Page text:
Gas2 Week in Review: I Wonder What’s around the Bend? EV News

EV news around clean renewable transportation this week looked — mostly — to the future with optimism. Sure, the usual EV naysayers continued to focus on an EVs’ lack of range (yawn), but 2017 saw a wider variety of cars sold in the US that offer both comfortable range limits and lots of tech features. In fact, in case you haven’t been watching, the median range for an all-electric car in the US has nearly doubled over the last 6 years or so, according to data from the US Department of Energy. EV news about range is quite good, then, as it means that — with US range growth from 73 miles per full charge in 2011 to 114 miles per full charge in 2017 — most EV commuters can be confident now that their vehicle miles traveled per day needs can be satisfied by an EV.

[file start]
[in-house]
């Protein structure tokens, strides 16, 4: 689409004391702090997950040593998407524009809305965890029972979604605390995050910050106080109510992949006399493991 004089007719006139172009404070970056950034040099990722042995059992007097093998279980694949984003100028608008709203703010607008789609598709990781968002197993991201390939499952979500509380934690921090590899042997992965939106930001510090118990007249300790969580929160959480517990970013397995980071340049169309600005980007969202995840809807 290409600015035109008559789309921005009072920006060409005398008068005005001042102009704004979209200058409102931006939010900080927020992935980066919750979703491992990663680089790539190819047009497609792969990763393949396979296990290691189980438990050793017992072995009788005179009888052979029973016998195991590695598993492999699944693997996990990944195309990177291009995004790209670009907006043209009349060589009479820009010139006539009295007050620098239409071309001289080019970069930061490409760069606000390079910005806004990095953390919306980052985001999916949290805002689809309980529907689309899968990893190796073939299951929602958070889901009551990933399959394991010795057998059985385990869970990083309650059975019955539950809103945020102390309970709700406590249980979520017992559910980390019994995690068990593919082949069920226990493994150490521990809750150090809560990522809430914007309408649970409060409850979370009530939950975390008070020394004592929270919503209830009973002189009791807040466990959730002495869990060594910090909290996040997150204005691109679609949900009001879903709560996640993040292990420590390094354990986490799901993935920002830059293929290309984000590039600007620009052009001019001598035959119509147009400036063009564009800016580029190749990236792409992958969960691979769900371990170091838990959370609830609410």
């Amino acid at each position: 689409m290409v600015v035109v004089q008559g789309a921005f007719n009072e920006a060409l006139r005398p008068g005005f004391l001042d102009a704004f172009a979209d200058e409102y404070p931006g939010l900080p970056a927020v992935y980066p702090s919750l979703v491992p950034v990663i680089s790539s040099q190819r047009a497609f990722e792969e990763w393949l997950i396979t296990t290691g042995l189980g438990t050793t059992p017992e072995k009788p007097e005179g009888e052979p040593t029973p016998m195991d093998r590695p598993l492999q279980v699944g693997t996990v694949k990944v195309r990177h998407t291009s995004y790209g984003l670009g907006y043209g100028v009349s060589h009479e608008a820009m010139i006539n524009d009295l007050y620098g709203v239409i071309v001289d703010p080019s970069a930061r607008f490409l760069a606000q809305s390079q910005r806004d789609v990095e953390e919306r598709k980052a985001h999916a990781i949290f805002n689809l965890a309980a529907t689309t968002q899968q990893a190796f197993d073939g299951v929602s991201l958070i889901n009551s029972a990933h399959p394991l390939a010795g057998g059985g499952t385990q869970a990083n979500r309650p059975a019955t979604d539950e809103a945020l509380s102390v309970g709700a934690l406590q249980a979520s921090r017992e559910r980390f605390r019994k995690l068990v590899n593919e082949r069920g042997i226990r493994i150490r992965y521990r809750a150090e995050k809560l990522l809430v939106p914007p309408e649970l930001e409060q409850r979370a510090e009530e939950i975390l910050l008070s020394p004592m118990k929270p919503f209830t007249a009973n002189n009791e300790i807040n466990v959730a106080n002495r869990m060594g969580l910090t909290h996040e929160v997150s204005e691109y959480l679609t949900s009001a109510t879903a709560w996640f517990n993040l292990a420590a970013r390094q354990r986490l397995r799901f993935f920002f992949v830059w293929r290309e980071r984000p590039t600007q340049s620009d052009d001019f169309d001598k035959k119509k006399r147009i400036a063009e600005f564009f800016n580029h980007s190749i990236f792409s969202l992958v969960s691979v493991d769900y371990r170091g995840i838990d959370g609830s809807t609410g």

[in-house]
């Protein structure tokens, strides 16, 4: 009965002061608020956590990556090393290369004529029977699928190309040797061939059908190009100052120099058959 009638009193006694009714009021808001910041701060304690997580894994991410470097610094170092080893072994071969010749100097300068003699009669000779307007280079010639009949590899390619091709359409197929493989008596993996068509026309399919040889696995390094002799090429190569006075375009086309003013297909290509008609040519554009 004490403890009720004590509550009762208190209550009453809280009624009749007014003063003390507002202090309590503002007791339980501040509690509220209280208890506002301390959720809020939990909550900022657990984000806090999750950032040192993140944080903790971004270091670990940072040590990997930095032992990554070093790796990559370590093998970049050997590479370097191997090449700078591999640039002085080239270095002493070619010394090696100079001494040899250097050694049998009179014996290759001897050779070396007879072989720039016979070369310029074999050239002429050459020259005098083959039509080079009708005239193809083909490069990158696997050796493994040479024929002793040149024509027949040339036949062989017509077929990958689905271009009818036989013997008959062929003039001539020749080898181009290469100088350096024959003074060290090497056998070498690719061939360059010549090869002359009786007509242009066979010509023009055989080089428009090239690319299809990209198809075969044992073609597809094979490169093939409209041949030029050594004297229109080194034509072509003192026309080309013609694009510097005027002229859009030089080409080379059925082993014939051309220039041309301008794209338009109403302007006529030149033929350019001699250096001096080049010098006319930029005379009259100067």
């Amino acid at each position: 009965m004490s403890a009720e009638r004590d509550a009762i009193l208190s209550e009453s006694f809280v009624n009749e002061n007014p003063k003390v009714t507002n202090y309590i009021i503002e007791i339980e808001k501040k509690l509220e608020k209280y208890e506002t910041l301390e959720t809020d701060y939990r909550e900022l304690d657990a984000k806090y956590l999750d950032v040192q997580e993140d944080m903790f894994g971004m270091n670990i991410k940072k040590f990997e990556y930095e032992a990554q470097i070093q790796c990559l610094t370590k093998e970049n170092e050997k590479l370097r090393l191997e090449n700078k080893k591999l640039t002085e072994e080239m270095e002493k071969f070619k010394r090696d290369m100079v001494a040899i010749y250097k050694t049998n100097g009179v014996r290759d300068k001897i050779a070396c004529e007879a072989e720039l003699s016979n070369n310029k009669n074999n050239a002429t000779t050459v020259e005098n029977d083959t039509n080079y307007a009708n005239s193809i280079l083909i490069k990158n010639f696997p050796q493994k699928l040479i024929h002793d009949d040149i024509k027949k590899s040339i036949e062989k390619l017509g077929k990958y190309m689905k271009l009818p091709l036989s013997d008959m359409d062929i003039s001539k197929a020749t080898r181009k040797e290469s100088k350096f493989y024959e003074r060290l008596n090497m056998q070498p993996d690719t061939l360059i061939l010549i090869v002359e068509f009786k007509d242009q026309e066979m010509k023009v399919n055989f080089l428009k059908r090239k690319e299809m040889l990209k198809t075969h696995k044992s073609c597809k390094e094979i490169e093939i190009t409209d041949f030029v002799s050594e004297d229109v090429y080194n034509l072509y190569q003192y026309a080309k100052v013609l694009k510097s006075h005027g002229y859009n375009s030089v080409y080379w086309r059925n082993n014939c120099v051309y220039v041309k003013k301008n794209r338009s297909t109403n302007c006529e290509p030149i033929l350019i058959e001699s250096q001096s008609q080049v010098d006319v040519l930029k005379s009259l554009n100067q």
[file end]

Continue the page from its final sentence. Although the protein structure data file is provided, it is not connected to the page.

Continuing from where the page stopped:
EV news

EV News Data and Trends

A combination of government incentives, more extensive model selections, and falling battery costs electric car sales has led to a total of about 1,000,000 EVs sold per year in the world with about 3,000,000 EV total overall sales. Indeed, the Swedish EV data tracking group, EV-Volumes, has projected that the number of battery-powered cars on the world’s roads will increase to about 5,000,000 by the end of 2018.